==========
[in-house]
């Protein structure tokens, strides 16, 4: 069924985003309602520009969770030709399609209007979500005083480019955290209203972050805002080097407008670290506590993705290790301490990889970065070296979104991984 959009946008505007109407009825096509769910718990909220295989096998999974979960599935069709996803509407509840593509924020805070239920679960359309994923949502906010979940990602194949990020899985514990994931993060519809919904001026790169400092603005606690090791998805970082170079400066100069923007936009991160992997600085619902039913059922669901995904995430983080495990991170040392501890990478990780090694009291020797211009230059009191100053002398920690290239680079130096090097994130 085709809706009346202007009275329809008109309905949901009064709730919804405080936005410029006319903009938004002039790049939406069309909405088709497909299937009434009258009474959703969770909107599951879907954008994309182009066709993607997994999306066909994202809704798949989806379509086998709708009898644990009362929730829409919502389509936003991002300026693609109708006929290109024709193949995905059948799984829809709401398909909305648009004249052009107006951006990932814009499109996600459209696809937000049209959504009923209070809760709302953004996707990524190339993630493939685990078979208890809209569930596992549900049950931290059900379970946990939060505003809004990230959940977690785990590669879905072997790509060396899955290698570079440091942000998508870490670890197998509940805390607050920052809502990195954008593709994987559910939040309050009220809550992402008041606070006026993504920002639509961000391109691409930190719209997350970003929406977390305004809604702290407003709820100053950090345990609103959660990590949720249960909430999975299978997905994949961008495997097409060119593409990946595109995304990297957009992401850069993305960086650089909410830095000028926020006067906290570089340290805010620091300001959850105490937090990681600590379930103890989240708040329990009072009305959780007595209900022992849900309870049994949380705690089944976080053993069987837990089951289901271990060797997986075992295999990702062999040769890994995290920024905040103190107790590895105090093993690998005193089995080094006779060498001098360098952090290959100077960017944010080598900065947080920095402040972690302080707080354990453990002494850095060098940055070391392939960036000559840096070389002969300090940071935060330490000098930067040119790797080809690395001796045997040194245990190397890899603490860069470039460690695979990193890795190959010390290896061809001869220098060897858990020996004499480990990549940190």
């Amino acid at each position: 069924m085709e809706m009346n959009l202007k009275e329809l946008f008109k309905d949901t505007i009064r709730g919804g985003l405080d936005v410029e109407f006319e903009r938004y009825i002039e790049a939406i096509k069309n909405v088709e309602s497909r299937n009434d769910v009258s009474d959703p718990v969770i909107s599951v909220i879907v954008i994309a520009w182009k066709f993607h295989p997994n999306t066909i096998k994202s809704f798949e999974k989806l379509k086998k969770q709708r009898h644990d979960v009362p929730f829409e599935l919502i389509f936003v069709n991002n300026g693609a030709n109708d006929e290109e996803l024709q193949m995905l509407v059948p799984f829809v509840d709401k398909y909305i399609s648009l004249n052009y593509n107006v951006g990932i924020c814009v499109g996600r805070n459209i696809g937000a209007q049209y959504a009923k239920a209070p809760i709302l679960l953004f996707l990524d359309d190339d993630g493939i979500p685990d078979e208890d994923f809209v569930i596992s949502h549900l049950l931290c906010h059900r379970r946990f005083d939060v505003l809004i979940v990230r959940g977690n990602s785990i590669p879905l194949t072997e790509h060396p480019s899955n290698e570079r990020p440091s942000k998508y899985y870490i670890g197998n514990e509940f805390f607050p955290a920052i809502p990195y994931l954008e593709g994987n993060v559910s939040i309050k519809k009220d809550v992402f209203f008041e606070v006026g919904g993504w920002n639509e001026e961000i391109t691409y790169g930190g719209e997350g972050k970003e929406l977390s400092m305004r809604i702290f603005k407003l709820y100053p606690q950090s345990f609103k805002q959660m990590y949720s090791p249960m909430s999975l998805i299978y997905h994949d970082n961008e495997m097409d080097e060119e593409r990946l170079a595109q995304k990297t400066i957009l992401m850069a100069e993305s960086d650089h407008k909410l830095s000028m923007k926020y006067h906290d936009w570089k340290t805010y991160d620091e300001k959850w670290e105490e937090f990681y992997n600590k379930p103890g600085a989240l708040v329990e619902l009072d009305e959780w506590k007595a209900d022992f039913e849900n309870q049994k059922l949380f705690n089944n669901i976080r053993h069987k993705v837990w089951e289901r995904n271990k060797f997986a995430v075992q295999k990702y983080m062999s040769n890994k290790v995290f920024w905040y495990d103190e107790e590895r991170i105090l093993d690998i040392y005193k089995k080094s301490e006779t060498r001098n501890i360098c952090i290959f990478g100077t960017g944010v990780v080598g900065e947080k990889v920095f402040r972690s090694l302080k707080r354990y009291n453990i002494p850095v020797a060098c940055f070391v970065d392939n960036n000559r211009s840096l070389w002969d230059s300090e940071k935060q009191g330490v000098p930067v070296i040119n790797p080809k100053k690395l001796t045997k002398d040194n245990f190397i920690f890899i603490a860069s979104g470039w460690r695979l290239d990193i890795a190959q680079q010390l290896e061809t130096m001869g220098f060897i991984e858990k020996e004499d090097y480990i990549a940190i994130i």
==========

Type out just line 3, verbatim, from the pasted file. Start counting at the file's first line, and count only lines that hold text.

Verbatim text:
């Amino acid at each position: 069924m085709e809706m009346n959009l202007k009275e329809l946008f008109k309905d949901t505007i009064r709730g919804g985003l405080d936005v410029e109407f006319e903009r938004y009825i002039e790049a939406i096509k069309n909405v088709e309602s497909r299937n009434d769910v009258s009474d959703p718990v969770i909107s599951v909220i879907v954008i994309a520009w182009k066709f993607h295989p997994n999306t066909i096998k994202s809704f798949e999974k989806l379509k086998k969770q709708r009898h644990d979960v009362p929730f829409e599935l919502i389509f936003v069709n991002n300026g693609a030709n109708d006929e290109e996803l024709q193949m995905l509407v059948p799984f829809v509840d709401k398909y909305i399609s648009l004249n052009y593509n107006v951006g990932i924020c814009v499109g996600r805070n459209i696809g937000a209007q049209y959504a009923k239920a209070p809760i709302l679960l953004f996707l990524d359309d190339d993630g493939i979500p685990d078979e208890d994923f809209v569930i596992s949502h549900l049950l931290c906010h059900r379970r946990f005083d939060v505003l809004i979940v990230r959940g977690n990602s785990i590669p879905l194949t072997e790509h060396p480019s899955n290698e570079r990020p440091s942000k998508y899985y870490i670890g197998n514990e509940f805390f607050p955290a920052i809502p990195y994931l954008e593709g994987n993060v559910s939040i309050k519809k009220d809550v992402f209203f008041e606070v006026g919904g993504w920002n639509e001026e961000i391109t691409y790169g930190g719209e997350g972050k970003e929406l977390s400092m305004r809604i702290f603005k407003l709820y100053p606690q950090s345990f609103k805002q959660m990590y949720s090791p249960m909430s999975l998805i299978y997905h994949d970082n961008e495997m097409d080097e060119e593409r990946l170079a595109q995304k990297t400066i957009l992401m850069a100069e993305s960086d650089h407008k909410l830095s000028m923007k926020y006067h906290d936009w570089k340290t805010y991160d620091e300001k959850w670290e105490e937090f990681y992997n600590k379930p103890g600085a989240l708040v329990e619902l009072d009305e959780w506590k007595a209900d022992f039913e849900n309870q049994k059922l949380f705690n089944n669901i976080r053993h069987k993705v837990w089951e289901r995904n271990k060797f997986a995430v075992q295999k990702y983080m062999s040769n890994k290790v995290f920024w905040y495990d103190e107790e590895r991170i105090l093993d690998i040392y005193k089995k080094s301490e006779t060498r001098n501890i360098c952090i290959f990478g100077t960017g944010v990780v080598g900065e947080k990889v920095f402040r972690s090694l302080k707080r354990y009291n453990i002494p850095v020797a060098c940055f070391v970065d392939n960036n000559r211009s840096l070389w002969d230059s300090e940071k935060q009191g330490v000098p930067v070296i040119n790797p080809k100053k690395l001796t045997k002398d040194n245990f190397i920690f890899i603490a860069s979104g470039w460690r695979l290239d990193i890795a190959q680079q010390l290896e061809t130096m001869g220098f060897i991984e858990k020996e004499d090097y480990i990549a940190i994130i």